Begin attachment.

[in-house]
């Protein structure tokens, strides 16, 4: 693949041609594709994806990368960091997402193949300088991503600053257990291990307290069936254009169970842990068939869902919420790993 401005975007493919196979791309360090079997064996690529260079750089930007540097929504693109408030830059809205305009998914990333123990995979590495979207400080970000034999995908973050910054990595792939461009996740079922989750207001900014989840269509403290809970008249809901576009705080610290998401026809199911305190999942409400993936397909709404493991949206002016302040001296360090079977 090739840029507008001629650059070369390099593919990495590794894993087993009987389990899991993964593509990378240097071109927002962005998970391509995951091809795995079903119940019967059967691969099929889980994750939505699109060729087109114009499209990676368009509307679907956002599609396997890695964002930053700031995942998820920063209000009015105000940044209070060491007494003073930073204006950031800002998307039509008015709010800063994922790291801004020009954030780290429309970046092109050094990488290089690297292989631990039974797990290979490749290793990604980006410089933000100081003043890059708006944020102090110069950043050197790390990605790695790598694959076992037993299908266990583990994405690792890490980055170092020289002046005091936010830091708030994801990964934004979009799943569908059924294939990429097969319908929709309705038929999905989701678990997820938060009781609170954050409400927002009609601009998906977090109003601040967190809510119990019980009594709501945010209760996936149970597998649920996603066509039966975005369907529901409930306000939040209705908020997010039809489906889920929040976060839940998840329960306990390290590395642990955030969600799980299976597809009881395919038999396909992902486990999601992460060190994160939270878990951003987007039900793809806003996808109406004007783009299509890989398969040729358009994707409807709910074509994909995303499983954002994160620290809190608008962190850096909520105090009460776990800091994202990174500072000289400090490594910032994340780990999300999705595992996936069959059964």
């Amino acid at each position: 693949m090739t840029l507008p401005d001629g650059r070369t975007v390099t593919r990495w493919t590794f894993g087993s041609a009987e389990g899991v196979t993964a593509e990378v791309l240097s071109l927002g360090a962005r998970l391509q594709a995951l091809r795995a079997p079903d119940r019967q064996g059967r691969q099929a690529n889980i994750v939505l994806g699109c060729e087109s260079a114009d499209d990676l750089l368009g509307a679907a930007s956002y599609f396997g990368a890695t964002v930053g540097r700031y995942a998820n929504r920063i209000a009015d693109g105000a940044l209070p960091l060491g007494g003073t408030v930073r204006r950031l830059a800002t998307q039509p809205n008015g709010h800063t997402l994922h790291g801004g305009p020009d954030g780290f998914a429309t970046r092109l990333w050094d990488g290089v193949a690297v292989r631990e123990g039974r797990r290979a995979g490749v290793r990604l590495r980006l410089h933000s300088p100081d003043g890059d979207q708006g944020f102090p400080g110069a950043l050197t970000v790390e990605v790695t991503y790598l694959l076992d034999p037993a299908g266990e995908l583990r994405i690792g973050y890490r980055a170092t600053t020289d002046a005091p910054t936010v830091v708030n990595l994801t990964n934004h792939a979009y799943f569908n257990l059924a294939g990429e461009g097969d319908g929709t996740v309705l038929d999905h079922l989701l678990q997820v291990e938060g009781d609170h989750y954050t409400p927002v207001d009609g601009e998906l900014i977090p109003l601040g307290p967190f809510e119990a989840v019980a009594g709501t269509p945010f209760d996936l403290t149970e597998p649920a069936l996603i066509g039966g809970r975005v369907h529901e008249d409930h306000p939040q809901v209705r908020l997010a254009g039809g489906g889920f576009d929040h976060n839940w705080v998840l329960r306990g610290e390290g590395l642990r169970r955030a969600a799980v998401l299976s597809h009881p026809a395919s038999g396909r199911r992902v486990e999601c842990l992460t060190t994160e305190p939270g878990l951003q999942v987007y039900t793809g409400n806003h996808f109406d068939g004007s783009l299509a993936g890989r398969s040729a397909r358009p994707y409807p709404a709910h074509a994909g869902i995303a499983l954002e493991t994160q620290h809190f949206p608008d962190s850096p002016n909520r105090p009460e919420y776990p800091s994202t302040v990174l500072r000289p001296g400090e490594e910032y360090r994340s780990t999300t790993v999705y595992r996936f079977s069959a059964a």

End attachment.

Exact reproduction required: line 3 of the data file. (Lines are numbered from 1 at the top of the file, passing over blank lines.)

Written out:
């Amino acid at each position: 693949m090739t840029l507008p401005d001629g650059r070369t975007v390099t593919r990495w493919t590794f894993g087993s041609a009987e389990g899991v196979t993964a593509e990378v791309l240097s071109l927002g360090a962005r998970l391509q594709a995951l091809r795995a079997p079903d119940r019967q064996g059967r691969q099929a690529n889980i994750v939505l994806g699109c060729e087109s260079a114009d499209d990676l750089l368009g509307a679907a930007s956002y599609f396997g990368a890695t964002v930053g540097r700031y995942a998820n929504r920063i209000a009015d693109g105000a940044l209070p960091l060491g007494g003073t408030v930073r204006r950031l830059a800002t998307q039509p809205n008015g709010h800063t997402l994922h790291g801004g305009p020009d954030g780290f998914a429309t970046r092109l990333w050094d990488g290089v193949a690297v292989r631990e123990g039974r797990r290979a995979g490749v290793r990604l590495r980006l410089h933000s300088p100081d003043g890059d979207q708006g944020f102090p400080g110069a950043l050197t970000v790390e990605v790695t991503y790598l694959l076992d034999p037993a299908g266990e995908l583990r994405i690792g973050y890490r980055a170092t600053t020289d002046a005091p910054t936010v830091v708030n990595l994801t990964n934004h792939a979009y799943f569908n257990l059924a294939g990429e461009g097969d319908g929709t996740v309705l038929d999905h079922l989701l678990q997820v291990e938060g009781d609170h989750y954050t409400p927002v207001d009609g601009e998906l900014i977090p109003l601040g307290p967190f809510e119990a989840v019980a009594g709501t269509p945010f209760d996936l403290t149970e597998p649920a069936l996603i066509g039966g809970r975005v369907h529901e008249d409930h306000p939040q809901v209705r908020l997010a254009g039809g489906g889920f576009d929040h976060n839940w705080v998840l329960r306990g610290e390290g590395l642990r169970r955030a969600a799980v998401l299976s597809h009881p026809a395919s038999g396909r199911r992902v486990e999601c842990l992460t060190t994160e305190p939270g878990l951003q999942v987007y039900t793809g409400n806003h996808f109406d068939g004007s783009l299509a993936g890989r398969s040729a397909r358009p994707y409807p709404a709910h074509a994909g869902i995303a499983l954002e493991t994160q620290h809190f949206p608008d962190s850096p002016n909520r105090p009460e919420y776990p800091s994202t302040v990174l500072r000289p001296g400090e490594e910032y360090r994340s780990t999300t790993v999705y595992r996936f079977s069959a059964a």